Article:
Criminal Trial Continuances
What is a Continuance in a Criminal Trial?
In a criminal trial, a formal delay is known as a “continuance”. A continuance can be requested by both the defense and the prosecution, either before or during trial.
Continuance may be obtained for several different reasons, such as when a witness is missing, or if a key figure in the case has become ill. The laws governing continuances can vary by jurisdictions. However, as a general rule, continuances cannot be issued for trivial or insignificant purposes.
While they are not always granted automatically, continuances are a key element in many criminal trials. Continuances provide both parties with additional time to resolve important issues, and can help ensure the constitutional rights of criminal defendants.
How is a Continuance Obtained?
In order to obtain a continuance, the party seeking the delay must file a “motion for a continuance”. This is a written request to the court seeking a delay or suspension of the trial. The party requesting the continuance must state clearly state why a delay is necessary in the written motion.
A motion for continuance can also be filed at the defendant’s pre-trial hearing, even before trial begins. This may be necessary if the parties anticipate a delay in the future.
What are Some Valid Reasons for a Continuance?
Continuances or delays in a criminal trial can be issued for several reasons, such as:
- Inadequate Time for Preparation: Either party can request a pretrial continuance if they can prove there was not enough time to prepare for trial. The judge will need to consider various factors, such as the counsel’s health, and the complexity of the criminal issues involved.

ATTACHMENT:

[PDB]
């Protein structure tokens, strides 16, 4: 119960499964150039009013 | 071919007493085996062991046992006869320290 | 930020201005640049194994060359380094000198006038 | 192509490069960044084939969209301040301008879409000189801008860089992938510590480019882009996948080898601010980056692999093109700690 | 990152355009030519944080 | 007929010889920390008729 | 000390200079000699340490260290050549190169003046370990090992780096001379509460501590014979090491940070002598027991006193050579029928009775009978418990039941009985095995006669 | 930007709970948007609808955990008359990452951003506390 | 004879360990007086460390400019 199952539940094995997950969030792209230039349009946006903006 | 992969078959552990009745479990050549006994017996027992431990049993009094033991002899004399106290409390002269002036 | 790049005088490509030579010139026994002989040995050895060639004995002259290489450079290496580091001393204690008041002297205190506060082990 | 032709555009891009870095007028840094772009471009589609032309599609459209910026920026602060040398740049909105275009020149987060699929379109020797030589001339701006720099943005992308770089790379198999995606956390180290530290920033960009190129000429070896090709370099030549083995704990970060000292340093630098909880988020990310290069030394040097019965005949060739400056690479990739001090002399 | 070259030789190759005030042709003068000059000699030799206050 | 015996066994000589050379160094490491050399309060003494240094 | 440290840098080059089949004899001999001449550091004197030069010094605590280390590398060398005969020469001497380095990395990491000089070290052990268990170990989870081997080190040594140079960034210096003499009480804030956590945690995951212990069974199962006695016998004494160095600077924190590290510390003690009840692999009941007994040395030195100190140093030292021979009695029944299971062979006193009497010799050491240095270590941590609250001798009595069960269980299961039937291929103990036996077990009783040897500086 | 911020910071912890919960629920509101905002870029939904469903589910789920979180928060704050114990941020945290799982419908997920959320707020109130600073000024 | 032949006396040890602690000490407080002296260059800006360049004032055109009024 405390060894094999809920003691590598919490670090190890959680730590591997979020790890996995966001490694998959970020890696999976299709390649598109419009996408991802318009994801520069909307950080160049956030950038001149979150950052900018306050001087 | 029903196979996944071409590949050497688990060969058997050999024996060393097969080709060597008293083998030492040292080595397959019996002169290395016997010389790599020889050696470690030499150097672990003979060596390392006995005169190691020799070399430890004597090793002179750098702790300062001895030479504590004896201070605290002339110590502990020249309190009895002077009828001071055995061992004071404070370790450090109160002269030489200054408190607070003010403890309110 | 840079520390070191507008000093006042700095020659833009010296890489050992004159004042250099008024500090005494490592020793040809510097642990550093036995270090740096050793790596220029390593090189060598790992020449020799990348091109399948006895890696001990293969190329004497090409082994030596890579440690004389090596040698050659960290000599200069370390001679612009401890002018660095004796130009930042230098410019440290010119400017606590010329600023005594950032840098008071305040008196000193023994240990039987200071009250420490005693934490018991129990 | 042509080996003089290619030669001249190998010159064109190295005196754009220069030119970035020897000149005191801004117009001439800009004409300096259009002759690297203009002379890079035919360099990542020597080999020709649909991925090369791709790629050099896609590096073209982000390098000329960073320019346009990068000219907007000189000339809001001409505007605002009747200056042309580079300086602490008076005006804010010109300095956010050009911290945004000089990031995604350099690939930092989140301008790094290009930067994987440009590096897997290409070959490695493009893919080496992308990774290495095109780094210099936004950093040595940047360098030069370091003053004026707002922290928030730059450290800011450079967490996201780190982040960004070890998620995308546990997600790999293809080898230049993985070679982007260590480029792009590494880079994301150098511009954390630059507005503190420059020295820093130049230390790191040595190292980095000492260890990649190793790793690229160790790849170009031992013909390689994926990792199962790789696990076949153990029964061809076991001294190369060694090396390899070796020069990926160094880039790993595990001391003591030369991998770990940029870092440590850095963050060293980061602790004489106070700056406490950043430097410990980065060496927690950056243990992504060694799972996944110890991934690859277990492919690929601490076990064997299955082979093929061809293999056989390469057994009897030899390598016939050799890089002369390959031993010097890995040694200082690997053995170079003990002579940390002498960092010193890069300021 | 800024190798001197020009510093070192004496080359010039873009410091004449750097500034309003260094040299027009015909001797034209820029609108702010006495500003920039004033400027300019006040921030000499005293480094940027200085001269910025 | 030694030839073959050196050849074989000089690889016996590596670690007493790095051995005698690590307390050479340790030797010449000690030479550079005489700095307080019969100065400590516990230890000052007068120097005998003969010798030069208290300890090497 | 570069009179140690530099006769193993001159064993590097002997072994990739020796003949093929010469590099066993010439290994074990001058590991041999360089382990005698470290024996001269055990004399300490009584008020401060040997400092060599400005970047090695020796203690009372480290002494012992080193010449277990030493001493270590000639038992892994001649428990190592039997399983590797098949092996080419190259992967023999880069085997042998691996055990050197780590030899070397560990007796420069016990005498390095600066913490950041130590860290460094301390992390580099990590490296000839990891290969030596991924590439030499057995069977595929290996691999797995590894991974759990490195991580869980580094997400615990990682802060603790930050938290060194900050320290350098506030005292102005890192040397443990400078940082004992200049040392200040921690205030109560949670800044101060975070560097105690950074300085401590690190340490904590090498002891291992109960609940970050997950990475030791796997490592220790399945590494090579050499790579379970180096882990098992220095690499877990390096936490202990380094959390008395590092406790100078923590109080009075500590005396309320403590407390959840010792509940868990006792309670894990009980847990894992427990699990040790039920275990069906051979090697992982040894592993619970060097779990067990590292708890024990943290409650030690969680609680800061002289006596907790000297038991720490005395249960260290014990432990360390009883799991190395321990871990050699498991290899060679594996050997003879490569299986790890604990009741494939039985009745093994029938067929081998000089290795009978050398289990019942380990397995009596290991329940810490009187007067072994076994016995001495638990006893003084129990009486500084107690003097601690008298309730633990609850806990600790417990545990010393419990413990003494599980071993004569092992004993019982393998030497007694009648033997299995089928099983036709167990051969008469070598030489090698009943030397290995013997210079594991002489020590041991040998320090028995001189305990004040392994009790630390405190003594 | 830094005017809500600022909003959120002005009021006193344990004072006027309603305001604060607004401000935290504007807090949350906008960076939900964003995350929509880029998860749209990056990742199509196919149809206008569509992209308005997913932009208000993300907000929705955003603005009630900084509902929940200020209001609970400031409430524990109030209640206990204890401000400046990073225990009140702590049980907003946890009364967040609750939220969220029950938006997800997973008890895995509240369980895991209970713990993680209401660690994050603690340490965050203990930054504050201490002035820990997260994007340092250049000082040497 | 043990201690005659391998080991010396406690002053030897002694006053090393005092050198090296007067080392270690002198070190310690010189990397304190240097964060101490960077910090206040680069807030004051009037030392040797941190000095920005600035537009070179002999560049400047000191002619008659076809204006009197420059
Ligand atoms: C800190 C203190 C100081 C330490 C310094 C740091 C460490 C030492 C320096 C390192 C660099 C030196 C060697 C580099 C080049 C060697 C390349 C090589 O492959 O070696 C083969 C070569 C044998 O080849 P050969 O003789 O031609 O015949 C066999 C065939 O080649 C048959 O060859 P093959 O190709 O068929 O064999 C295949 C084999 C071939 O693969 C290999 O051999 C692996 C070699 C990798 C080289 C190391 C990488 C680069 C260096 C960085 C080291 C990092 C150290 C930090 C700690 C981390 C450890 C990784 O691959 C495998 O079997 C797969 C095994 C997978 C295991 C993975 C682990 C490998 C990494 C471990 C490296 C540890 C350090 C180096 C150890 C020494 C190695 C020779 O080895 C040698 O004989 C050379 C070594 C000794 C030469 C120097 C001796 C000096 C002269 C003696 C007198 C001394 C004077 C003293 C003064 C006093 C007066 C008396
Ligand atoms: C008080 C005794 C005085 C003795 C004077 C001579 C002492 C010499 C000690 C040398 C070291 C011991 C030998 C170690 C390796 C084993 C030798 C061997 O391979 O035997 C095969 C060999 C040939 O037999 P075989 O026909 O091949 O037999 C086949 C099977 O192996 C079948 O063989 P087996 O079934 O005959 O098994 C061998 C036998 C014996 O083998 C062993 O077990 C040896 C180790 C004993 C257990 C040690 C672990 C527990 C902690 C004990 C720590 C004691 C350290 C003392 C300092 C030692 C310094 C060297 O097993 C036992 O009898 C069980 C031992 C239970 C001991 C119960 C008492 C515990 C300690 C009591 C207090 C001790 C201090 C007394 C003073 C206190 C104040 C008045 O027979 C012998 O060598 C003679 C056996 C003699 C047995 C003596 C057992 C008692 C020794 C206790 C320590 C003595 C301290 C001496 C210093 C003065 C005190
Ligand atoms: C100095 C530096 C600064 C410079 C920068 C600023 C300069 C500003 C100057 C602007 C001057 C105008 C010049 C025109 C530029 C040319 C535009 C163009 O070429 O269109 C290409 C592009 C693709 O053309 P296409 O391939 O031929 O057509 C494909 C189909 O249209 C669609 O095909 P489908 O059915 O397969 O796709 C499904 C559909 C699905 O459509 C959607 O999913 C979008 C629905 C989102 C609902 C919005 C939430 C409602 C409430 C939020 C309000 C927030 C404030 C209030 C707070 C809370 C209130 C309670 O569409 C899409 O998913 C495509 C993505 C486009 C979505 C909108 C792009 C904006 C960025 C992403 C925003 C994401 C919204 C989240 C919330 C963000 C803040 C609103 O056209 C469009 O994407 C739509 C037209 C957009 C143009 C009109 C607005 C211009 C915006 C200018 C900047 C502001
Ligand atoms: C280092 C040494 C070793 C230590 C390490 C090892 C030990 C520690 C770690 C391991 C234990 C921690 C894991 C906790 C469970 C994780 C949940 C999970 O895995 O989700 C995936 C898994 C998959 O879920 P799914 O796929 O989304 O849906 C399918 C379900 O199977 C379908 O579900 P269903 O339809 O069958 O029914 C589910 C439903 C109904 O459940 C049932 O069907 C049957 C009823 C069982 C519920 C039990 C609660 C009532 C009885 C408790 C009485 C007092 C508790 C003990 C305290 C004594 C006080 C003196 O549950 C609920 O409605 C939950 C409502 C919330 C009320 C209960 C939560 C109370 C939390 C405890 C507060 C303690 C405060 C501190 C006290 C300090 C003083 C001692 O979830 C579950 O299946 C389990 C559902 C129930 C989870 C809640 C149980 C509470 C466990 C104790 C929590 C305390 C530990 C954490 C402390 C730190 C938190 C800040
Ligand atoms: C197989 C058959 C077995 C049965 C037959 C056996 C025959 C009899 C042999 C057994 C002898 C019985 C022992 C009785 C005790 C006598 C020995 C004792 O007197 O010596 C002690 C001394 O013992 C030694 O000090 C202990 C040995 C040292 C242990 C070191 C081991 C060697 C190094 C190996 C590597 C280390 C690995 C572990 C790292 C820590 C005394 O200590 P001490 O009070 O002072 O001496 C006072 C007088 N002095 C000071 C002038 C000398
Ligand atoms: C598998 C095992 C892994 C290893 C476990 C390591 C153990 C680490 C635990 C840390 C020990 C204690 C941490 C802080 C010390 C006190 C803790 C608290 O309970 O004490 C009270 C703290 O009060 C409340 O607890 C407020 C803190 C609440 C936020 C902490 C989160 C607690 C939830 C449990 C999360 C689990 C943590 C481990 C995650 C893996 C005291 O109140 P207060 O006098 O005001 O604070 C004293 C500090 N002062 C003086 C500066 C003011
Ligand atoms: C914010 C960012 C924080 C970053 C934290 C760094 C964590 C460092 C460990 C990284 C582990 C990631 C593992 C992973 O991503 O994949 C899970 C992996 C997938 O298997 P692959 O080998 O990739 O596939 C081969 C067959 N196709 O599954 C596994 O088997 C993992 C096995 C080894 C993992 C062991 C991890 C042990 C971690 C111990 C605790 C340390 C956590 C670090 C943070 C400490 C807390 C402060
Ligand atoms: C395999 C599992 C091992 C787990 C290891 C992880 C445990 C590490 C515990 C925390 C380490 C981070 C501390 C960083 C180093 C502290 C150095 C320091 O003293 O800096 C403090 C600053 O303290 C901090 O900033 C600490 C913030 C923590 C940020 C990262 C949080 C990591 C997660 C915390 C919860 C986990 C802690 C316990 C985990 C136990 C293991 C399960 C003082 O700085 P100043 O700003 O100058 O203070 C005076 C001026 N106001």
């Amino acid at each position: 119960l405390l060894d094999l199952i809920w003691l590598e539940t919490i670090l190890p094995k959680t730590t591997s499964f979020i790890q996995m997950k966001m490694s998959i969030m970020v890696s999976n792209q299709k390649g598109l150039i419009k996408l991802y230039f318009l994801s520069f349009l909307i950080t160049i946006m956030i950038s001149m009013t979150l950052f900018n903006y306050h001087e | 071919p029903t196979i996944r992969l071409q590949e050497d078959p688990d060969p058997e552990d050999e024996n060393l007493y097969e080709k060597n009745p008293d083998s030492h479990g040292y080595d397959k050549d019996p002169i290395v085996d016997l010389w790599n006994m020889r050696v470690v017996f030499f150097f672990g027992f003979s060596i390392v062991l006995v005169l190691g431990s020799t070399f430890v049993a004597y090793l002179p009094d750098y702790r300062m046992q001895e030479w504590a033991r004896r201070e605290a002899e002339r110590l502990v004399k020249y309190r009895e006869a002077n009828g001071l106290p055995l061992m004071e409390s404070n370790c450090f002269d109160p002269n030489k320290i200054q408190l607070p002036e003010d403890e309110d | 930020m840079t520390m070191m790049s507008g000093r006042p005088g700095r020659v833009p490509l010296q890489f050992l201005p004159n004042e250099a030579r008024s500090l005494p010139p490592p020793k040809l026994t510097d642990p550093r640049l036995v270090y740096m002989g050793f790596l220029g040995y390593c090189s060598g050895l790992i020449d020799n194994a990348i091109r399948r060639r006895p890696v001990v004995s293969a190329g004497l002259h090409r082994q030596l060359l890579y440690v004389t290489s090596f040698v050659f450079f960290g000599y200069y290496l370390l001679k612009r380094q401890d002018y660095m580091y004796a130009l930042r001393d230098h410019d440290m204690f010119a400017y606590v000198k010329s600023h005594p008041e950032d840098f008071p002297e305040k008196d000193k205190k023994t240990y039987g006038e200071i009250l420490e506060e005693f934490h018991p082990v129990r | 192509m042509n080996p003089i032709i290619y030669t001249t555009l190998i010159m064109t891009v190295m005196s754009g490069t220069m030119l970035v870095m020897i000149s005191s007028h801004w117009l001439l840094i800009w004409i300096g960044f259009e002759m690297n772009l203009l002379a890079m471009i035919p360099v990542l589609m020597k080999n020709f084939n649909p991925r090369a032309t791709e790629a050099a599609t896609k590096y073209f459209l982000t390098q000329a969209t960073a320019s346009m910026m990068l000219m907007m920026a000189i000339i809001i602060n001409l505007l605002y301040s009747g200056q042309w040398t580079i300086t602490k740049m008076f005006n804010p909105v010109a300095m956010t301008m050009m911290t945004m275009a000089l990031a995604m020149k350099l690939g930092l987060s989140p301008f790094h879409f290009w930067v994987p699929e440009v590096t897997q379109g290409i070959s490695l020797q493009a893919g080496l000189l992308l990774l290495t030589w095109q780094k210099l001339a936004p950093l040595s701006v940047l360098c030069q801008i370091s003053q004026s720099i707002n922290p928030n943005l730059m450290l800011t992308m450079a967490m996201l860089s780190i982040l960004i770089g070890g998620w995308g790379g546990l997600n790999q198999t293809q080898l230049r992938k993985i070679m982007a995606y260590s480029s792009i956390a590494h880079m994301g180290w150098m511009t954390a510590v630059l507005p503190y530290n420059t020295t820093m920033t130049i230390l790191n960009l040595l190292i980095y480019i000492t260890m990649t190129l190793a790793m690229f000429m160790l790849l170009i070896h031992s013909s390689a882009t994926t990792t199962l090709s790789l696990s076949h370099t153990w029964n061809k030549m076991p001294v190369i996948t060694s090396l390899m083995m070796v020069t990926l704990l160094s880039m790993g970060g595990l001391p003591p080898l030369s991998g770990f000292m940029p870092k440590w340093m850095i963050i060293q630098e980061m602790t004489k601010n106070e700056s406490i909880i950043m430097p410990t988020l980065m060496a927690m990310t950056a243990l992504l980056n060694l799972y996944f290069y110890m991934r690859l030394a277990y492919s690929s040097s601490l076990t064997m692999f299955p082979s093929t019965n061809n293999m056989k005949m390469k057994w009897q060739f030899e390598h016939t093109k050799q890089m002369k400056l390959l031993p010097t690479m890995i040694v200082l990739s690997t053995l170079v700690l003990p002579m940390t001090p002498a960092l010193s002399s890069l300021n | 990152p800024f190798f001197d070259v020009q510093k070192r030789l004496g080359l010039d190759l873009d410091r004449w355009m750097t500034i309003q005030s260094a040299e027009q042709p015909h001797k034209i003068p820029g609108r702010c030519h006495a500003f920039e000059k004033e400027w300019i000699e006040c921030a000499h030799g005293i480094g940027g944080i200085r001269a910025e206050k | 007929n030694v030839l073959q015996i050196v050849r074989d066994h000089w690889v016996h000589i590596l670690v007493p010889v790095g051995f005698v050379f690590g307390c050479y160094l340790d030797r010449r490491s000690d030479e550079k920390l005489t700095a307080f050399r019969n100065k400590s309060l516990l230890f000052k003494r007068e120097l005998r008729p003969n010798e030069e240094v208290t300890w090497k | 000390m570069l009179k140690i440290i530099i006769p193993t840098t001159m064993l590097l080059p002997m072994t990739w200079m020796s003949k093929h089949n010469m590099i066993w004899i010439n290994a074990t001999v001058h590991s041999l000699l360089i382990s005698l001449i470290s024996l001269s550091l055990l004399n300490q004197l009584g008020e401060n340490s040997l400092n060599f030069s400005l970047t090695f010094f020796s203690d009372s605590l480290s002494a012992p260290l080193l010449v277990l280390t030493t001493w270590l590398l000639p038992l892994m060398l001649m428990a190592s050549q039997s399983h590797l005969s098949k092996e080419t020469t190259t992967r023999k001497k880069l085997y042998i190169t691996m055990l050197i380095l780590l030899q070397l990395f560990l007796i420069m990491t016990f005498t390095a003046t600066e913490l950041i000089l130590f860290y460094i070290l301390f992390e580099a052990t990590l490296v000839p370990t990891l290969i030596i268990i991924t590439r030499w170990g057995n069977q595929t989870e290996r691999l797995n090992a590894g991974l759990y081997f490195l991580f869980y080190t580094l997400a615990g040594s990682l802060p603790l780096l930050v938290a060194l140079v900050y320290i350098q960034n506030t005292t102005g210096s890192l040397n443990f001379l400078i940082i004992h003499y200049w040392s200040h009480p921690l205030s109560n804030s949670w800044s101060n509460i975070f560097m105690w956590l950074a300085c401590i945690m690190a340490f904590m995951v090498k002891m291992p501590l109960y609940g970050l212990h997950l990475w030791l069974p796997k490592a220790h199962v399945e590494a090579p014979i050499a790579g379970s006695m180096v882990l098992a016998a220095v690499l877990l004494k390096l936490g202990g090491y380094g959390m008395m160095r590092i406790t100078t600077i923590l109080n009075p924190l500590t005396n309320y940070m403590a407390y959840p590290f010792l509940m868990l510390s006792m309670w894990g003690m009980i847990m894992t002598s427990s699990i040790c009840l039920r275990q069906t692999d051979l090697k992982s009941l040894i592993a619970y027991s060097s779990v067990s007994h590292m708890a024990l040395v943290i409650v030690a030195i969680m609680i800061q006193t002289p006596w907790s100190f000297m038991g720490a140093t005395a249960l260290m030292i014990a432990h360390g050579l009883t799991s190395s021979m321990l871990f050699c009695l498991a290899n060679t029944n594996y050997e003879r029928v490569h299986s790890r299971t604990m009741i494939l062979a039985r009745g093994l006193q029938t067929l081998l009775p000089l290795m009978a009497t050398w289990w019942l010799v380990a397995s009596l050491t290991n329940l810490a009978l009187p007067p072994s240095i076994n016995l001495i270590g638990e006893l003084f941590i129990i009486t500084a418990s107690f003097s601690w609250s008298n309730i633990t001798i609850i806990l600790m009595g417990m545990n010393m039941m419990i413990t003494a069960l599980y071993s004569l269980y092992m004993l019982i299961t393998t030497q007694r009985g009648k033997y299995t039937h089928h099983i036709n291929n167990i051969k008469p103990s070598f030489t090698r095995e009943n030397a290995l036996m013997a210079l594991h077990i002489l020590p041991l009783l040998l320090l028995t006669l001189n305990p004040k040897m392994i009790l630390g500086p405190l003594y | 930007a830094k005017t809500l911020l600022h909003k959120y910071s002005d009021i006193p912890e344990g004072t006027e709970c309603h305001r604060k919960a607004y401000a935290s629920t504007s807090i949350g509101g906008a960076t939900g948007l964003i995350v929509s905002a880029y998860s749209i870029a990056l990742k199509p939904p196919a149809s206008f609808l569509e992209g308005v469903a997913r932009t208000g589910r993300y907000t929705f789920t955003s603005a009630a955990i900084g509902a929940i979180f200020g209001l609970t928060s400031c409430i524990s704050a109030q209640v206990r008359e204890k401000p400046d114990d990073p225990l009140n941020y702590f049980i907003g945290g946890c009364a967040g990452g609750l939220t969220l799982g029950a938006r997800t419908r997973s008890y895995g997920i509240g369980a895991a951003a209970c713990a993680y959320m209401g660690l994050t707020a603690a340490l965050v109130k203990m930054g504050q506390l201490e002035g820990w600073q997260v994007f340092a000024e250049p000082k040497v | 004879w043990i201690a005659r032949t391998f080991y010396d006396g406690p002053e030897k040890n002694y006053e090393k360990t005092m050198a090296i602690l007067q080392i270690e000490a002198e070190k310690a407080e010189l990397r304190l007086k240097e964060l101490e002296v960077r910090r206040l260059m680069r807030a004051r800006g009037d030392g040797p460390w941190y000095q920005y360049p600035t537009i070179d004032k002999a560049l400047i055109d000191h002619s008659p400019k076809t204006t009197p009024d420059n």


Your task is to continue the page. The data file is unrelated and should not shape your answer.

- Illness: A continuance can be obtained if the defendant or the attorneys have become ill. This may usually require an affidavit of support from a physician. Defendants must prove that the illness will lessen their ability to function in court, and lawyers must show that no alternative counsel is available.
- Issues with Witnesses: Court proceedings can be delayed if a key witness is missing or unavailable for trial. However, the counsel must prove several factors, such as a good faith attempt to contact the witness, and that they did not cause the witness’ absence.
- Agreement between the Parties: A continuance can be issued if the parties mutually agree on a delay, and if they are able to show a good cause for the delay.
- Requirement by Law: Continuances are required by law if the defendant wasn’t actually arrested, if the defendant was not served with summons, or there will not be enough time during the court’s term to complete a full trial.
- Religious Holidays: Either side can request a delay if they are required to make a court appearance on a religious holiday observed by laws.
- Inflamed Public Sentiment: Excessive or prejudicial (biased) public sentiment can disrupt proceedings and negatively influence a jury. This is known as “inflamed public sentiment” and may result in a continuance, based on the defendant’s right to a fair trial.
- Conflicting Obligations: A prosecutor or defense attorney can request for a continuance if they have previous conflicting obligations. However, the judge may require the attorney to obtain a substitute lawyer. A common example of this is where the attorney is an active member of state legislature, and legislation is in session.
There may be several other situations that might require a continuance during the criminal trial. Again, the party seeking the continuance should clearly state their reasons for the continuance when they file the written motion with the court.
Do I Need a Lawyer for a Continuance in a Criminal Trial?
As in all criminal cases, a defendant has a right to the assistance and representation of a lawyer. If you need assistance in obtaining a continuance or delay in a criminal trial, it is best to speak with an experienced criminal attorney. Your attorney will be familiar with the court rules and regulations in your jurisdiction.
Consult a Lawyer - Present Your Case Now!
Last Modified: 10-14-2011 04:24 PM PDT
Did you find this article informative?